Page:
The City of Winnipeg says no fines were doled out for COVID-19 public health order violations over the Easter weekend.
Last week the city said a crew of city workers would start patrolling Winnipeg parks and public spaces looking to break-up large groups and educate the public on how to prevent the spread of COVID-19.
On Tuesday the city said the crews, known as Community Service Ambassadors (CSA), as well as By-Law Enforcement Officers did 234 patrols in parks, open spaces, and athletic fields over the weekend.
The crews reported 819 “positive interactions” but the city says they also gave 12 verbal warnings about social distancing, 32 warnings about closed facilities, and one warning to a large group.
Winnipeg Mayor Brian Bowman said he is impressed by the results so far.
“I’m very grateful for the vast majority of Winnipeggers who have and continue to respect the public health orders made by the provincial government,” said Bowman in a release Tuesday.
“It is encouraging to see the positive engagement our Community Service Ambassadors had with citizens over the weekend and no penalties handed out.”
City officials say their primary goal is to educate the public, but if crews come across people in groups of larger than 10, or people not practising physical distancing, a fine of up to $1,000 could be possible.
‘We all have a role to play’
On Tuesday morning provincial health officials announced there were no new confirmed or probable cases of COVID-19 to report in Manitoba.
The province’s case count stands at 246, with nine people hospitalized and four in intensive care. Four people have died and 99 have recovered, with 142 active cases.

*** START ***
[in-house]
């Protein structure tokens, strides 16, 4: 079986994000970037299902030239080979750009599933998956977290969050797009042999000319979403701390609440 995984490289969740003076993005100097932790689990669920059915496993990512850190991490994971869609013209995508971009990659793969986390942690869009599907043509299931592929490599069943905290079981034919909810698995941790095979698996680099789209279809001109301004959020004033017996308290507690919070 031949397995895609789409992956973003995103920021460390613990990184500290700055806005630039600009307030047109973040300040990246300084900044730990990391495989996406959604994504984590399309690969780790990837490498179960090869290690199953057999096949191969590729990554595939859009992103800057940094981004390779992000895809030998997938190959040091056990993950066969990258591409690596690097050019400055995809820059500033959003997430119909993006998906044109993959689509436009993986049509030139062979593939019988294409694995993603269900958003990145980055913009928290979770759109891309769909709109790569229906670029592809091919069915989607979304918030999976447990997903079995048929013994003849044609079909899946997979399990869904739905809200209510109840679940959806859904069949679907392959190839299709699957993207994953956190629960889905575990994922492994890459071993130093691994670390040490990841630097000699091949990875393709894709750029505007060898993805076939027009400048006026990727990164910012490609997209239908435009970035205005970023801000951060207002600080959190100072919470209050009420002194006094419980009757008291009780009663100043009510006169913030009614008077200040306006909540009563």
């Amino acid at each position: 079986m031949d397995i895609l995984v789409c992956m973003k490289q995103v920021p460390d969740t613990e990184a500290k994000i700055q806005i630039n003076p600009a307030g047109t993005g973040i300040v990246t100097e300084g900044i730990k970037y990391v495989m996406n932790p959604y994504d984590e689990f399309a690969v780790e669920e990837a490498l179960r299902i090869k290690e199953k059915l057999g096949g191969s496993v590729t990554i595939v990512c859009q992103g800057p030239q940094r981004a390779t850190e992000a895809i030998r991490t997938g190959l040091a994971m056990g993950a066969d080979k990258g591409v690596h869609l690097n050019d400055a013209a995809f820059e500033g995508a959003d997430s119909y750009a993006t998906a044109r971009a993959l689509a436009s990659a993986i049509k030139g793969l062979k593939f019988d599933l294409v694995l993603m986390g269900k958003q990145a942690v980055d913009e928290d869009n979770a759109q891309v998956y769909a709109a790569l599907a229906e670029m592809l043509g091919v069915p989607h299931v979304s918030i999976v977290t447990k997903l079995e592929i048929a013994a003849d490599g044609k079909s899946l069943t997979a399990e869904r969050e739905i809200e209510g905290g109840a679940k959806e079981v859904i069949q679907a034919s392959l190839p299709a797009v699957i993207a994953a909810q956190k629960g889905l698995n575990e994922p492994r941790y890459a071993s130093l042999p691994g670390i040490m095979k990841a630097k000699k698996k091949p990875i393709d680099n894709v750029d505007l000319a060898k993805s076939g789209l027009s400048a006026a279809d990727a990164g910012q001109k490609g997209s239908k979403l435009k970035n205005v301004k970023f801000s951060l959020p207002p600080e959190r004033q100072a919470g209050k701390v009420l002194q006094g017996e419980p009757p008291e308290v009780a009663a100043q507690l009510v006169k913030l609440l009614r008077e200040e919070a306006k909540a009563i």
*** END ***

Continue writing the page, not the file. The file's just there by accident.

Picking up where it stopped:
Dr. Brent Roussin, the province’s chief public health officer, said Manitobans should be encouraged by the lack of cases, but said we shouldn’t let up on social distancing.
Jason Shaw, head of the city’s emergency operations centre said Winnipeggers need to continue to listen to provincial health official’s orders.
“While the initial numbers from our enforcement efforts in City parks and open spaces is encouraging, it’s really important that residents continue to put into practice the province’s health and safety recommendations and respect our facility closures,” said Shaw in a release.
“We all have a role to play in preventing the spread of COVID-19 in our community, and we have to keep working together to flatten the curve.”
The city says up to 44 CSAs and more than 20 By-Law Enforcement Officers may be patrolling throughout Winnipeg at any given time throughout the day.
Questions about COVID-19? Here are some things you need to know:
Health officials caution against all international travel. Returning travellers are legally obligated to self-isolate for 14 days, beginning March 26, in case they develop symptoms and to prevent spreading the virus to others. Some provinces and territories have also implemented additional recommendations or enforcement measures to ensure those returning to the area self-isolate.
Symptoms can include fever, cough and difficulty breathing — very similar to a cold or flu. Some people can develop a more severe illness. People most at risk of this include older adults and people with severe chronic medical conditions like heart, lung or kidney disease. If you develop symptoms, contact public health authorities.
To prevent the virus from spreading, experts recommend frequent handwashing and coughing into your sleeve. They also recommend minimizing contact with others, staying home as much as possible and maintaining a distance of two metres from other people if you go out.
For full COVID-19 coverage from Global News, click here.View link »